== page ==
“I don’t get drunk, I get awesome!” – An attitude commonly carried by addicts and alcoholics. This is termed as “Grandiosity”- an inflated sense of superiority and self-importance.
Drinking and Drugging Fuels Grandiosity
People who carry a grandiose attitude often tend to amplify otherwise minor issues and warp their thinking. They tend to revolve around their issues and are often convinced that their opinions are superior and hence try to do the impossible - play God. Those of them who behave in a grandiose manner tend to appear as arrogant, impatient, determined, selfish, aggressive, opinionated, and inconsiderate. We live in a society that magnifies the value of material gains and success- making us feel that we deserve the best things life can offer. Drinking and drugging heightens the fantasies of importance and success.
Self Obsession of Addicts
‘Emotional immaturity’- the inability to grow up and the refusal to forget the selfish joys of babyhood; “His Majesty, the Baby”- this is expressed in childhood in three ways: voicing the needs and wants by loud behavior, low tolerance for frustration, and doing things in a hurry; this is expressed in adulthood as stubbornness and arrogance. This brings us to the characteristic of ‘Self-centeredness.’ This is a very common personality trait exhibited by addicts and alcoholics because for them, pleasure comes first. In their drinking and/or using careers, addicts and alcoholics often tend to develop ingeniously deceptive ways to conceal their bottles and drugs from others. With a grandiose attitude of “concealing” the substance, people tend to build ego thereby restricting the help from people. They then tend to feel ‘unique’ by perceiving their lives and problems to be different from others and others cannot help them through their problems. This in turn brings them to ‘rationalize’ about each and every situation they come across, holding a “sour grape” attitude. Rationalizing supplies the conscious mind with answers to every appeal to quit using chemicals - ready excuses, alibis, cop-outs, loopholes, and denials. This brings them to think that they cannot quit alcohol/drugs thereby depicting their powerlessness. It also makes it difficult for them to accept the powerlessness of the drink/drug, and hence they cannot turn their will over to a Power greater than them because they feel they’re omnipotent. “I am okay! Others are much worse than I am!” – a superior attitude that blinds alcoholics and addicts to the reality of who they are and creates an obstacle to receiving help.
Grandiosity and Denial
Owing to the above mentioned qualities of grandiosity, it can be a great threat to recovery and serenity as resentment and anger. Chemically dependent people have the trait of grandiosity quite common and hence convince themselves that they can use drugs/alcohol responsibly. This complacency can motivate addicts to take that first drink/drug leading to the path of relapse. It can lead them to ponder over other negative attitudes and destructive emotions that are likely to pave a way to relapse. As is believed, addiction is the only disease that tells victims they don’t have it, brings them to living in denial - a symptom and weapon of chemical dependency. Grandiosity makes the addicts and alcoholics apprehensive of others and on the other side they think “they’re too smart to fall for others.”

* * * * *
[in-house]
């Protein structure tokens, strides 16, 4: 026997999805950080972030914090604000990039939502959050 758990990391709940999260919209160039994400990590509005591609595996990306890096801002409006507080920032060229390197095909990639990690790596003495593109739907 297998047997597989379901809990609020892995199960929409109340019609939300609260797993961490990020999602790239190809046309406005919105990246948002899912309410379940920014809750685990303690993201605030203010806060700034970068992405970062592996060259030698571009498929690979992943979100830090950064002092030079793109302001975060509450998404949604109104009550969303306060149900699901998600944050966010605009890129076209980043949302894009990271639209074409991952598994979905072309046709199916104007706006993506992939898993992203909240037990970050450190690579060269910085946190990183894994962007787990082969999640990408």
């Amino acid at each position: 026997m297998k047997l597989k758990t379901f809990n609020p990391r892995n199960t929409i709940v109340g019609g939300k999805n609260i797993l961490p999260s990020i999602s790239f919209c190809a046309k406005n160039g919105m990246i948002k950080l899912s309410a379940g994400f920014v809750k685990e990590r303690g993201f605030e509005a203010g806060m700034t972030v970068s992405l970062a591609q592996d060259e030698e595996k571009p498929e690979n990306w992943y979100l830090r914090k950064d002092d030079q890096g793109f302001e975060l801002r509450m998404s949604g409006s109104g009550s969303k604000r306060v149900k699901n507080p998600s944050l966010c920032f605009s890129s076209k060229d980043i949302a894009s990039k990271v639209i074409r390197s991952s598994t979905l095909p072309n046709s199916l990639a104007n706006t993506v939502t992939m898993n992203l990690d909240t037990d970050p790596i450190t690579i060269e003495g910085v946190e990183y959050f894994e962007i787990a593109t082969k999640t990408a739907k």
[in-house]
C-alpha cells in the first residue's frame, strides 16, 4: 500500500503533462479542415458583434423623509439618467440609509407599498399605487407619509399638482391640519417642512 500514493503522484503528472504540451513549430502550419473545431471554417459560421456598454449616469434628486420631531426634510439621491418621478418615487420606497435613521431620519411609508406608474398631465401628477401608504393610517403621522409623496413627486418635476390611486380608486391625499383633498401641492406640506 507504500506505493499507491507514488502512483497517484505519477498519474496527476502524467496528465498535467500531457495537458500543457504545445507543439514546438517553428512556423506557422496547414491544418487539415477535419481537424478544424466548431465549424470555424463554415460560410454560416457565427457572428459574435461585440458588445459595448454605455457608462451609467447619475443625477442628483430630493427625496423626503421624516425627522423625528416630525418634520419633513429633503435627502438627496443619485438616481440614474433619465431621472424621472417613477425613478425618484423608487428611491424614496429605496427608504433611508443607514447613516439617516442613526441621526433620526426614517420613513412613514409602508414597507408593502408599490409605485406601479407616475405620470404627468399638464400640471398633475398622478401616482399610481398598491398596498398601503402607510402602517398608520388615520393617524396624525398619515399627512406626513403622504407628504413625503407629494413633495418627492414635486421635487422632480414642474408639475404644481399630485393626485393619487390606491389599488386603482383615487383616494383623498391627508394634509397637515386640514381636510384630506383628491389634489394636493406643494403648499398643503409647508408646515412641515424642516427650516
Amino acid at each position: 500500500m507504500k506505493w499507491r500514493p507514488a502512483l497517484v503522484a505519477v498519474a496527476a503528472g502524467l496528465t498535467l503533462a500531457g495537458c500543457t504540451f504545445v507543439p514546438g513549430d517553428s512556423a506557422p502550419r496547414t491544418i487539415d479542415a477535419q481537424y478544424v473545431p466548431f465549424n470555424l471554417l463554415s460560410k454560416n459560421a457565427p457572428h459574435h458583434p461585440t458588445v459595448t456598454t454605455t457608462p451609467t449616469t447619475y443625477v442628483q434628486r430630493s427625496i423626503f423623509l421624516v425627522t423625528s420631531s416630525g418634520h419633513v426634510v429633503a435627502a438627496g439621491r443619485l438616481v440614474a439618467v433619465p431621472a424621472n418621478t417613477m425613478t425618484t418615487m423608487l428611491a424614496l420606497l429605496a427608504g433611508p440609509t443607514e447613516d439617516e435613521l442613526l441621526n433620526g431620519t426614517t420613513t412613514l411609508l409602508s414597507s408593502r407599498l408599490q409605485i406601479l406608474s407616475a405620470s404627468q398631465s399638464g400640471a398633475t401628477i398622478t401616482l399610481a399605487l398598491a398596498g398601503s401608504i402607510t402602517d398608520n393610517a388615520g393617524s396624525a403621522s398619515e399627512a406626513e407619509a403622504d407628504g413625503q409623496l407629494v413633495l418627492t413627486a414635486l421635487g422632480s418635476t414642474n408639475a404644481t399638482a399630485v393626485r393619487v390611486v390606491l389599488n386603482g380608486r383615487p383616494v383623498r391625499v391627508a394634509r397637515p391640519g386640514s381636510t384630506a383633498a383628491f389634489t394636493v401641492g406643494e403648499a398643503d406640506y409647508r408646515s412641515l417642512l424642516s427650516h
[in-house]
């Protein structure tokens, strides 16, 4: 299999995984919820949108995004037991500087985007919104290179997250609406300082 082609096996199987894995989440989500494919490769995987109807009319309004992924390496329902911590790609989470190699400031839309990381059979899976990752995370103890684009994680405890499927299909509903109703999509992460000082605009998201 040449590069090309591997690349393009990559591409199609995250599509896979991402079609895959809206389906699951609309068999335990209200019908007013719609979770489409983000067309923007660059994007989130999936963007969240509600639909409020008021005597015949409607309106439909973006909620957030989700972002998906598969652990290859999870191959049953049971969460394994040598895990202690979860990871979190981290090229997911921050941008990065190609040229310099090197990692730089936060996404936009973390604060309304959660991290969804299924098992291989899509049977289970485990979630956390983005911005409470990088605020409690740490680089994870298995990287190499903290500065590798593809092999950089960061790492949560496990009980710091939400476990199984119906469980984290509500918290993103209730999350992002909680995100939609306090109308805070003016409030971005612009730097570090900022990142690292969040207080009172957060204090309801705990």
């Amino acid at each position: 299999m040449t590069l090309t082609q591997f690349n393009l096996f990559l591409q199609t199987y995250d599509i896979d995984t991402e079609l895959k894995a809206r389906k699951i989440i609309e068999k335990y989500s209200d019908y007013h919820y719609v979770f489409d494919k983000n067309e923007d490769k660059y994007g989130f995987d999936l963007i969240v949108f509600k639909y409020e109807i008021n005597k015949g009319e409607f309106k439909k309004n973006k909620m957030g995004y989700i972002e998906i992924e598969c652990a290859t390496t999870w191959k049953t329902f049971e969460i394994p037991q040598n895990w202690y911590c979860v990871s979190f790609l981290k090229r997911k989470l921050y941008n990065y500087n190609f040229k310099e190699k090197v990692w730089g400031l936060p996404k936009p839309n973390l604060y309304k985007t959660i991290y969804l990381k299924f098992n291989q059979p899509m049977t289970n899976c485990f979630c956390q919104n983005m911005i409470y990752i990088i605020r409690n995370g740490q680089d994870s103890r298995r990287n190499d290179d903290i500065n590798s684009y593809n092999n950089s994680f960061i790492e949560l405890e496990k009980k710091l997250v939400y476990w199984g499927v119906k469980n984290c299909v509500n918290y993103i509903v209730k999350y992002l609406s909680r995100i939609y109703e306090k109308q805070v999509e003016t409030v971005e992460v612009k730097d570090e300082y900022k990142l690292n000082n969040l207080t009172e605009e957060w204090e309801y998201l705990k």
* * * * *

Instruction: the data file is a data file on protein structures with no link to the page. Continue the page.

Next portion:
Grandiosity and Procrastination & Envy
Procrastination is another powerful weapon of grandiosity. Chemically dependent people tend to shelve off any confrontation with regard to the reality of their lives and the need to change. Another important factor that addicts and alcoholics have is envy which makes them feel deprived of the things they feel they “deserve.” This attitude leads them to greed and they live in a shell of “all-or-nothing” feeling which emerges anger. As a response to this, they drink or drug at everything and anything, blaming people, places and situations. Grandiosity propels the feeling to do things in excess, impelling alcoholics/addicts to compulsions, obsessions, impatience, impatience, jealousy, impulses, pressure, stress, and emotions like anger, fear, and hatred.
Grandiosity Resists ‘Surrender’
Grandiosity allows only an act of submission and not surrender. Though, surrender is the only way to swamp grandiosity from alcoholics and addicts. Chemical dependency tends to drift them away from the Higher Power and therefore it is important for them to seek help and guidance to wave off all the negative feelings associated to the disease. The constant conflict in the mind about the conscious and unconscious awareness kindles a hope that grandiosity can be deflated. Acknowledging the feelings of guilt and shame gives addicts and alcoholics a sense of responsibility, making them willing to make amends and avoid repeating the mistakes. Taking help is also a major way of overcoming grandiosity in the process of recovery. Guidance and vigilance are vital to prevent relapse so as to identify any thoughts, attitudes or behaviors that may feed to grandiosity. Therefore, humility, rather than grandiosity, is perhaps a much more peaceful and rewarding trait to nurture in recovery.
“Endless effort, endless humility, endless modesty” - Rain